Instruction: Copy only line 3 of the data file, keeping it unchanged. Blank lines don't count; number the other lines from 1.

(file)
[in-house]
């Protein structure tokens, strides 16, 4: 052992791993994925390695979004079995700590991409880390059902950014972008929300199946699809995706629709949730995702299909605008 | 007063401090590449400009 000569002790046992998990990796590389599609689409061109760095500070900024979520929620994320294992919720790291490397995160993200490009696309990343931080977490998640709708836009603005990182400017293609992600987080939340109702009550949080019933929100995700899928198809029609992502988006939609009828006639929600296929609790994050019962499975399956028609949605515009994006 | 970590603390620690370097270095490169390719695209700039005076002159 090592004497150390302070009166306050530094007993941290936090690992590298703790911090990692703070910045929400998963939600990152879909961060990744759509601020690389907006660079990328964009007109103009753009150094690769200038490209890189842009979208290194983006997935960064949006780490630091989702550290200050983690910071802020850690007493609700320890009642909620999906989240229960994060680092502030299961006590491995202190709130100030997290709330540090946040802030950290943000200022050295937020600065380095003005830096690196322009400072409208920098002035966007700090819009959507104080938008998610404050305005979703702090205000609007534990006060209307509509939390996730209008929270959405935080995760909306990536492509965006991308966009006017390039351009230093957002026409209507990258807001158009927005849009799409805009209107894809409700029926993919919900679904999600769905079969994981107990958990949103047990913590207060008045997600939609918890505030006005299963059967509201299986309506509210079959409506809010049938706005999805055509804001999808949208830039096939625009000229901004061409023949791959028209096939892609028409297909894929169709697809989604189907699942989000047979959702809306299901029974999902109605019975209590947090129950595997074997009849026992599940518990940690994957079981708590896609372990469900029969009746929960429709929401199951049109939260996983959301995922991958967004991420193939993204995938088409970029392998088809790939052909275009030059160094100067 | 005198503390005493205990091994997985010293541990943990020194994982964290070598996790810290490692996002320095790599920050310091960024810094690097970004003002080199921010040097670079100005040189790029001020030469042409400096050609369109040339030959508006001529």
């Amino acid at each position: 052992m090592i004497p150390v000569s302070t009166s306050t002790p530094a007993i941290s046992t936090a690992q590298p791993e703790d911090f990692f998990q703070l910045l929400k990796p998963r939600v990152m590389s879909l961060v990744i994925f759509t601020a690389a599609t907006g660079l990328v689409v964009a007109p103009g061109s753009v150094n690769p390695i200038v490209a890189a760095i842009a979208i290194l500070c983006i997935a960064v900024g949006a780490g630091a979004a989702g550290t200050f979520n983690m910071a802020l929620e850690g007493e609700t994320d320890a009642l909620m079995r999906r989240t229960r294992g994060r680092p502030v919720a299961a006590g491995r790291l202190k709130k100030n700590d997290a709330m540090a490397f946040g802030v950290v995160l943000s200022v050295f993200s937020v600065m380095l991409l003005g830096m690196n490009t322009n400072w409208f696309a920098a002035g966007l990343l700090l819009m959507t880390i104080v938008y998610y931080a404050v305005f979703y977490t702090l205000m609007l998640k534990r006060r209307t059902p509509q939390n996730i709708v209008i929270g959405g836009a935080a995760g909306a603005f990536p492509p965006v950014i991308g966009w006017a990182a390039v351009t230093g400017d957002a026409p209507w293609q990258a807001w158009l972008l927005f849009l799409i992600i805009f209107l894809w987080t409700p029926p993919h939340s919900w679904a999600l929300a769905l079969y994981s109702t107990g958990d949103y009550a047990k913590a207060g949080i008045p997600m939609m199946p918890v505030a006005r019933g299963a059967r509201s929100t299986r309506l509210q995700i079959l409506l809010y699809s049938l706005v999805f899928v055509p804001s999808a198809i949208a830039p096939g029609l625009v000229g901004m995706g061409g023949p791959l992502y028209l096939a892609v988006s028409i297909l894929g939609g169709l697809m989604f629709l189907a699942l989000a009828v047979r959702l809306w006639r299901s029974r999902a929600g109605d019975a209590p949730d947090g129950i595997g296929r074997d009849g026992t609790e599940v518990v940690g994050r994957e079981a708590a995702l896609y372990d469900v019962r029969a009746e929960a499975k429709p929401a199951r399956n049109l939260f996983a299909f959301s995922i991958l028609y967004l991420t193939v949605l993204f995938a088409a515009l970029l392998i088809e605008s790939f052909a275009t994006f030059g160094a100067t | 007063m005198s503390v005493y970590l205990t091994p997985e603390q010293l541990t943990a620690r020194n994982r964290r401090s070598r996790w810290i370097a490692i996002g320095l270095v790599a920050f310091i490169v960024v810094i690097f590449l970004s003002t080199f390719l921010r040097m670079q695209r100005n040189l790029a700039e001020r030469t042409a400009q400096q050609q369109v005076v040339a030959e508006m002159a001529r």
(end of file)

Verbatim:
């Amino acid at each position: 052992m090592i004497p150390v000569s302070t009166s306050t002790p530094a007993i941290s046992t936090a690992q590298p791993e703790d911090f990692f998990q703070l910045l929400k990796p998963r939600v990152m590389s879909l961060v990744i994925f759509t601020a690389a599609t907006g660079l990328v689409v964009a007109p103009g061109s753009v150094n690769p390695i200038v490209a890189a760095i842009a979208i290194l500070c983006i997935a960064v900024g949006a780490g630091a979004a989702g550290t200050f979520n983690m910071a802020l929620e850690g007493e609700t994320d320890a009642l909620m079995r999906r989240t229960r294992g994060r680092p502030v919720a299961a006590g491995r790291l202190k709130k100030n700590d997290a709330m540090a490397f946040g802030v950290v995160l943000s200022v050295f993200s937020v600065m380095l991409l003005g830096m690196n490009t322009n400072w409208f696309a920098a002035g966007l990343l700090l819009m959507t880390i104080v938008y998610y931080a404050v305005f979703y977490t702090l205000m609007l998640k534990r006060r209307t059902p509509q939390n996730i709708v209008i929270g959405g836009a935080a995760g909306a603005f990536p492509p965006v950014i991308g966009w006017a990182a390039v351009t230093g400017d957002a026409p209507w293609q990258a807001w158009l972008l927005f849009l799409i992600i805009f209107l894809w987080t409700p029926p993919h939340s919900w679904a999600l929300a769905l079969y994981s109702t107990g958990d949103y009550a047990k913590a207060g949080i008045p997600m939609m199946p918890v505030a006005r019933g299963a059967r509201s929100t299986r309506l509210q995700i079959l409506l809010y699809s049938l706005v999805f899928v055509p804001s999808a198809i949208a830039p096939g029609l625009v000229g901004m995706g061409g023949p791959l992502y028209l096939a892609v988006s028409i297909l894929g939609g169709l697809m989604f629709l189907a699942l989000a009828v047979r959702l809306w006639r299901s029974r999902a929600g109605d019975a209590p949730d947090g129950i595997g296929r074997d009849g026992t609790e599940v518990v940690g994050r994957e079981a708590a995702l896609y372990d469900v019962r029969a009746e929960a499975k429709p929401a199951r399956n049109l939260f996983a299909f959301s995922i991958l028609y967004l991420t193939v949605l993204f995938a088409a515009l970029l392998i088809e605008s790939f052909a275009t994006f030059g160094a100067t | 007063m005198s503390v005493y970590l205990t091994p997985e603390q010293l541990t943990a620690r020194n994982r964290r401090s070598r996790w810290i370097a490692i996002g320095l270095v790599a920050f310091i490169v960024v810094i690097f590449l970004s003002t080199f390719l921010r040097m670079q695209r100005n040189l790029a700039e001020r030469t042409a400009q400096q050609q369109v005076v040339a030959e508006m002159a001529r």